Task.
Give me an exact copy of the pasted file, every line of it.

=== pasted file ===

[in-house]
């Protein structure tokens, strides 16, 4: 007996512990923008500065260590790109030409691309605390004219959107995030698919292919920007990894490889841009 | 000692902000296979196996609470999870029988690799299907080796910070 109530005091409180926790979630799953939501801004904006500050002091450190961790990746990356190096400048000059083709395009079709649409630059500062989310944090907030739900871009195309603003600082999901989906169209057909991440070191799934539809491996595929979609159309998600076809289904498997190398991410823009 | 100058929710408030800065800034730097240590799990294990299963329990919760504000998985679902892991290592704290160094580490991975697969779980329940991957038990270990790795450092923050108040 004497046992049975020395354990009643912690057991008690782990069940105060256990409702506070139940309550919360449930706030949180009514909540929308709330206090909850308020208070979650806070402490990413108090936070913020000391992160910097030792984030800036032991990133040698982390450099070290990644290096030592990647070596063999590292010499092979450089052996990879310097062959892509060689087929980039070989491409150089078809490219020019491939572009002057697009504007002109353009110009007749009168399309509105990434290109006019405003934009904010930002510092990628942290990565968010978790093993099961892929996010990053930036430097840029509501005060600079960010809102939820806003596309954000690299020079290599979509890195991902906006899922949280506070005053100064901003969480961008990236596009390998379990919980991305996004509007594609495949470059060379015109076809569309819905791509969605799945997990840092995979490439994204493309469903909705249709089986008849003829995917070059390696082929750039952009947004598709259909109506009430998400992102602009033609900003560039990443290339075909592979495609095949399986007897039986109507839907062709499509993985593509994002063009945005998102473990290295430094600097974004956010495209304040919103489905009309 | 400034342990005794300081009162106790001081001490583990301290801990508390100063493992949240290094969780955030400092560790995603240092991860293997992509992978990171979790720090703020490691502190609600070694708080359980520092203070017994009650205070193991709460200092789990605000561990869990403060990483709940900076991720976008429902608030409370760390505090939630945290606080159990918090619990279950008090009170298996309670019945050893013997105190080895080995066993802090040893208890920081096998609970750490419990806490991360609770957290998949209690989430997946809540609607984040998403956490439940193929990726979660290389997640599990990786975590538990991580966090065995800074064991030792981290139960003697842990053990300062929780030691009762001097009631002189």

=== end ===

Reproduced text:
[in-house]
């Protein structure tokens, strides 16, 4: 007996512990923008500065260590790109030409691309605390004219959107995030698919292919920007990894490889841009 | 000692902000296979196996609470999870029988690799299907080796910070 109530005091409180926790979630799953939501801004904006500050002091450190961790990746990356190096400048000059083709395009079709649409630059500062989310944090907030739900871009195309603003600082999901989906169209057909991440070191799934539809491996595929979609159309998600076809289904498997190398991410823009 | 100058929710408030800065800034730097240590799990294990299963329990919760504000998985679902892991290592704290160094580490991975697969779980329940991957038990270990790795450092923050108040 004497046992049975020395354990009643912690057991008690782990069940105060256990409702506070139940309550919360449930706030949180009514909540929308709330206090909850308020208070979650806070402490990413108090936070913020000391992160910097030792984030800036032991990133040698982390450099070290990644290096030592990647070596063999590292010499092979450089052996990879310097062959892509060689087929980039070989491409150089078809490219020019491939572009002057697009504007002109353009110009007749009168399309509105990434290109006019405003934009904010930002510092990628942290990565968010978790093993099961892929996010990053930036430097840029509501005060600079960010809102939820806003596309954000690299020079290599979509890195991902906006899922949280506070005053100064901003969480961008990236596009390998379990919980991305996004509007594609495949470059060379015109076809569309819905791509969605799945997990840092995979490439994204493309469903909705249709089986008849003829995917070059390696082929750039952009947004598709259909109506009430998400992102602009033609900003560039990443290339075909592979495609095949399986007897039986109507839907062709499509993985593509994002063009945005998102473990290295430094600097974004956010495209304040919103489905009309 | 400034342990005794300081009162106790001081001490583990301290801990508390100063493992949240290094969780955030400092560790995603240092991860293997992509992978990171979790720090703020490691502190609600070694708080359980520092203070017994009650205070193991709460200092789990605000561990869990403060990483709940900076991720976008429902608030409370760390505090939630945290606080159990918090619990279950008090009170298996309670019945050893013997105190080895080995066993802090040893208890920081096998609970750490419990806490991360609770957290998949209690989430997946809540609607984040998403956490439940193929990726979660290389997640599990990786975590538990991580966090065995800074064991030792981290139960003697842990053990300062929780030691009762001097009631002189």